Pitfall (1948 film)

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Theatrical release poster
Directed by André De Toth
Produced by Samuel Bischoff
Screenplay by Karl Kamb
André De Toth
William Bowers
Based on The novel Pitfall 
by Jay Dratler
Starring Dick Powell
Lizabeth Scott
Raymond Burr
Jane Wyatt
Cinematography Harry J. Wild
Edited by Walter Thompson
Distributed by United Artists
Peter Rodgers Organization
Release dates
  • August 24, 1948 (1948-08-24) (United States)
Running time
86 minutes
Country United States
Language English
Budget nearly $1 million[1]

Pitfall is a 1948 black-and-white film noir drama directed by André De Toth. The film was based on a novel of the same name by Jay Dratler, and was titled Tragedia a Santa Monica for its Italian release. The drama features Dick Powell, Lizabeth Scott, Jane Wyatt, and Raymond Burr.[2]


Living in Los Angeles, John Forbes (Powell), is a bored man who works for an insurance company. He's a middle-class husband and father that craves excitement in his day-to-day life. He gets his wish when he begins investigating an embezzlement case and meets Mona Stevens (Scott), who works for a department store.

Forbes is tasked with getting hold of some expensive gifts given to Stevens, the lover of an embezzler who's serving time in prison. He ends up spending the day with the sultry blond on her speedboat, appropriately named "Tempest," and a romance begins brewing. His wife Sue (Wyatt) has no idea he has been unfaithful.

MacDonald (Burr), a private detective working for the insurance company, has become obsessed with Stevens and won't take no for an answer. He stalks her and beats up Forbes. When she goes to see how he is, Stevens finds out that Forbes is a married man.

As the day of her jailbird lover Smiley's release from prison approaches, Mona fears for her safety and Forbes longs for the days before he got involved in all this trouble. MacDonald responds to a beating from Forbes by telling the jealous Smiley about him. Smiley goes to Forbes' house with a gun and is killed by Forbes, who lets the police believe he was a prowler.

MacDonald feels he has eliminated the competition and expects Mona to go away with him. She shoots him instead. While she is placed under arrest, Forbes gives a full confession, first to his wife, then to the district attorney. Mona tells the police that she had informed Forbes that Smiley was coming to kill him and the prosecutor makes a decision not to indict Forbes, as he feels that the evidence that Forbes believed his life was in jeopardy was irrefutable. He is given a second chance by Sue, who isn't sure their marriage will ever be the same. Mona is not as fortunate and will be tried, the charges depending on whether McDonald will recover or die. This outcome is not revealed by the end of the film.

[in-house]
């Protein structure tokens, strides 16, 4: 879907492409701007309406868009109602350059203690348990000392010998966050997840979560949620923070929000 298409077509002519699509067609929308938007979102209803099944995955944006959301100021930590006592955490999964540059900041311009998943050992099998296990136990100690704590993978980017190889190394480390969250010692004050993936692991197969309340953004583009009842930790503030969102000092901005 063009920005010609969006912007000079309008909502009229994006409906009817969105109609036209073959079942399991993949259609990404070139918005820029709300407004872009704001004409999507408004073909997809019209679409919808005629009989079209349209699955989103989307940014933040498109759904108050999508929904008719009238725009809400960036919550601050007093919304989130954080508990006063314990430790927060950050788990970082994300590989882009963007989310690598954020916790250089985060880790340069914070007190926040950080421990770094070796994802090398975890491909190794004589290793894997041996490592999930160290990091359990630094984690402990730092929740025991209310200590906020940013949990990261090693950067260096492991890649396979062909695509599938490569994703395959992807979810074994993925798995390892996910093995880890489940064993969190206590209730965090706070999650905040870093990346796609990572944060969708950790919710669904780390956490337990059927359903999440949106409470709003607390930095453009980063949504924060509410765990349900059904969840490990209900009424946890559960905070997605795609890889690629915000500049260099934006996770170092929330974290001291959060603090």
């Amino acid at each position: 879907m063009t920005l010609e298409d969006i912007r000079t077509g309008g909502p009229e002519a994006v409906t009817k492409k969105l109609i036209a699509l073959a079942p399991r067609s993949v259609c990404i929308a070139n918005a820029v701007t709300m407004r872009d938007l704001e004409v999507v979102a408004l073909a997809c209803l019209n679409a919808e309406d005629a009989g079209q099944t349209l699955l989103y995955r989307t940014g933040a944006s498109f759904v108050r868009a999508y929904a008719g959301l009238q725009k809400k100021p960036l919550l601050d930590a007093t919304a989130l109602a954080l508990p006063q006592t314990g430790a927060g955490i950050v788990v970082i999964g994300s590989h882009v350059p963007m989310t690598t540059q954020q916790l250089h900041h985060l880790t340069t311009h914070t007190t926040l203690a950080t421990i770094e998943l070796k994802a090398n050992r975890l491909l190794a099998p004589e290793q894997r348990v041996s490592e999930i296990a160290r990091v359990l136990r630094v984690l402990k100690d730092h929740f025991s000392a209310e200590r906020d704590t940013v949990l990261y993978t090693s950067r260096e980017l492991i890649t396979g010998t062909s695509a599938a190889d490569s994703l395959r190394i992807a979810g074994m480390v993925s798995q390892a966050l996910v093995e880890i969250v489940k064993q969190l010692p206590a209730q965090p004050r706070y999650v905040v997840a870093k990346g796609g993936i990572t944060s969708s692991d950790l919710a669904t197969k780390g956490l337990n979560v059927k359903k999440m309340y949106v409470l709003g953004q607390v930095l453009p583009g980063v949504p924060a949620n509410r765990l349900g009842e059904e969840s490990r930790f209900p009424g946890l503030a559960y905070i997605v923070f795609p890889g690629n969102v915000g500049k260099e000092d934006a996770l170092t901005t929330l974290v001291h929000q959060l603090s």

Critical response[edit]

Film critic Fernando F. Croce wrote about the screenplay and direction, "The title's abyss, pitilessly moral, sprawls horizontally rather than vertically, a lateral track following disheveled Dick Powell bottoming out, wandering the streets after confessing murder and adultery to wife Jane Wyatt. Fate may be at play, yet André de Toth's grip is less determinist than humanist, airtight but wounded, each pawn in the grid allowed trenchant space to deepen the fallout of their own actions."[3]

Film critic Dennis Schwartz wrote of the film, "Powell is the archetypal average American man living out the American Dream in the suburbs, where his type is viewed as the backbone of the country. This film does a good job of poking holes at that dream, showing underneath the surface all is not well. The wayward husband has fallen from his perch of bourgeois respectability in the eyes of his wife, and the materialism needed to maintain such a middle-class lifestyle is shown to be just as superfluous in attaining love as the gifts Smiley tried to bribe his girlfriend with to get her to love him. There was also one scene where Tommy had a nightmare and Powell glibly explains this away because he read a comic book with an alien story before going to sleep. But the nightmare indicates more than that, as it indicates there is something troubling even the youngsters brought up in this so-called ideal materialistic environment."[4]


Pitfall was released on Blu-ray and DVD by Kino Lorber Studio Classics in November 2015.[5]


  1. ^ Hollywood Deals: Prospects Brighten for United Artists -Budget Runs Wild and Other Matters By Thomas F. Brady. Hollwood. New York Times (1923-Current file) [New York, N.Y] 01 Feb 1948: X5.
  2. ^ Pitfall at the Internet Movie Database.
  3. ^ Croce, Fernando F. ''Cinepassion, film review, 2008. Last accessed: February 24, 2008.
  4. ^ Schwartz, Dennis. Ozus' World Movie Reviews, film review, January 26, 2001. Last accessed: February 24, 2008.
  5. ^ "Kino Lorber Studio Classics]". Classic Images. January 2016. p. 36. 

External links[edit]